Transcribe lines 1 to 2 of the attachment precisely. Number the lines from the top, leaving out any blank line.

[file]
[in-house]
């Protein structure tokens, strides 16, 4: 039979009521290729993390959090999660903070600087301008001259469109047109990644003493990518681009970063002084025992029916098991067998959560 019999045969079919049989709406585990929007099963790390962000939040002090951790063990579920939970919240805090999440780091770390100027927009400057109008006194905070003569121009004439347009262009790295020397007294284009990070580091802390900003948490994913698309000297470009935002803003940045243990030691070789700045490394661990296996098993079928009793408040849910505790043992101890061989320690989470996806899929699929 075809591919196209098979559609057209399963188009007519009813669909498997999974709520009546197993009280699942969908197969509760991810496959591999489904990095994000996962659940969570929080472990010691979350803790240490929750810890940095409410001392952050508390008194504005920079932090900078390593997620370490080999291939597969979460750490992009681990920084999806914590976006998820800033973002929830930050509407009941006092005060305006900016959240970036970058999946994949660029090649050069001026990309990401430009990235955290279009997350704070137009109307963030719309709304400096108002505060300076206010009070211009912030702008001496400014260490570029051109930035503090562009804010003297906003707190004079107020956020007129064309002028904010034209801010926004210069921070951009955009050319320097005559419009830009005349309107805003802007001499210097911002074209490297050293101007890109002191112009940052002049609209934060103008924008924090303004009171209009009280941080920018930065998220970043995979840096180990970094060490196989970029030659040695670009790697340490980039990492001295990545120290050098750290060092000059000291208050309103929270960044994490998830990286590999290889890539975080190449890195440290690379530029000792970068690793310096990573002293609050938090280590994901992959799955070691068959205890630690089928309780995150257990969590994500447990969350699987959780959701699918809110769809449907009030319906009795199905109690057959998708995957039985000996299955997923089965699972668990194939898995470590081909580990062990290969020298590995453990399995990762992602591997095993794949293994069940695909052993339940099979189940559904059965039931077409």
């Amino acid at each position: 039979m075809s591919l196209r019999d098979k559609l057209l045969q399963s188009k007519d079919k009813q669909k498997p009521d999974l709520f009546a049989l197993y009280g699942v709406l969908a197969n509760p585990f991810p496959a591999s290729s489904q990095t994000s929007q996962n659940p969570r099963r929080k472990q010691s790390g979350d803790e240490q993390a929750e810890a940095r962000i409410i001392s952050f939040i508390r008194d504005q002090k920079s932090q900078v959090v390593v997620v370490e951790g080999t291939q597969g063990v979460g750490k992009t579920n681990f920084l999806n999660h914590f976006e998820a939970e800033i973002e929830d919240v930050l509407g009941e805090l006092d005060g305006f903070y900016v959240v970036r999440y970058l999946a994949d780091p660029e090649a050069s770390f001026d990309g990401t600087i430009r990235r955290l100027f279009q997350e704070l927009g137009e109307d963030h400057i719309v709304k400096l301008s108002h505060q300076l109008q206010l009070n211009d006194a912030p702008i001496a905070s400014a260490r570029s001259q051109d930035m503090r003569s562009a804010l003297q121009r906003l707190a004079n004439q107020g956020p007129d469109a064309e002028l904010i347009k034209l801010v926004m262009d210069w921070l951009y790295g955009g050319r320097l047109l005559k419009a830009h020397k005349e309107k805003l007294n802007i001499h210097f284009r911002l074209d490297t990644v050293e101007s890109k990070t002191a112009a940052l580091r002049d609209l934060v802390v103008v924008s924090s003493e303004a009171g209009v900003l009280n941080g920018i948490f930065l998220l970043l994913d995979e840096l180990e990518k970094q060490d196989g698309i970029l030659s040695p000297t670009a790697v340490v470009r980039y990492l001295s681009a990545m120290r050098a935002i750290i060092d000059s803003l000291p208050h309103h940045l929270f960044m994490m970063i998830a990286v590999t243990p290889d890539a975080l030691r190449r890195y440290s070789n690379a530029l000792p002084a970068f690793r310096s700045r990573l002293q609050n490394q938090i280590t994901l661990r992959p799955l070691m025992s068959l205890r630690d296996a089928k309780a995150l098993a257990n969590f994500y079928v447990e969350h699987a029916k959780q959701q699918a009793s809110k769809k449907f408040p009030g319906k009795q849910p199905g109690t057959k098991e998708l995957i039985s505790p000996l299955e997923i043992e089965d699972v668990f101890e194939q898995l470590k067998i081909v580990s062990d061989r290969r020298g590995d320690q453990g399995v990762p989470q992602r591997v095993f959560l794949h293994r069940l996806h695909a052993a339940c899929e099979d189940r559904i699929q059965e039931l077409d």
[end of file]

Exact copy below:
[in-house]
């Protein structure tokens, strides 16, 4: 039979009521290729993390959090999660903070600087301008001259469109047109990644003493990518681009970063002084025992029916098991067998959560 019999045969079919049989709406585990929007099963790390962000939040002090951790063990579920939970919240805090999440780091770390100027927009400057109008006194905070003569121009004439347009262009790295020397007294284009990070580091802390900003948490994913698309000297470009935002803003940045243990030691070789700045490394661990296996098993079928009793408040849910505790043992101890061989320690989470996806899929699929 075809591919196209098979559609057209399963188009007519009813669909498997999974709520009546197993009280699942969908197969509760991810496959591999489904990095994000996962659940969570929080472990010691979350803790240490929750810890940095409410001392952050508390008194504005920079932090900078390593997620370490080999291939597969979460750490992009681990920084999806914590976006998820800033973002929830930050509407009941006092005060305006900016959240970036970058999946994949660029090649050069001026990309990401430009990235955290279009997350704070137009109307963030719309709304400096108002505060300076206010009070211009912030702008001496400014260490570029051109930035503090562009804010003297906003707190004079107020956020007129064309002028904010034209801010926004210069921070951009955009050319320097005559419009830009005349309107805003802007001499210097911002074209490297050293101007890109002191112009940052002049609209934060103008924008924090303004009171209009009280941080920018930065998220970043995979840096180990970094060490196989970029030659040695670009790697340490980039990492001295990545120290050098750290060092000059000291208050309103929270960044994490998830990286590999290889890539975080190449890195440290690379530029000792970068690793310096990573002293609050938090280590994901992959799955070691068959205890630690089928309780995150257990969590994500447990969350699987959780959701699918809110769809449907009030319906009795199905109690057959998708995957039985000996299955997923089965699972668990194939898995470590081909580990062990290969020298590995453990399995990762992602591997095993794949293994069940695909052993339940099979189940559904059965039931077409």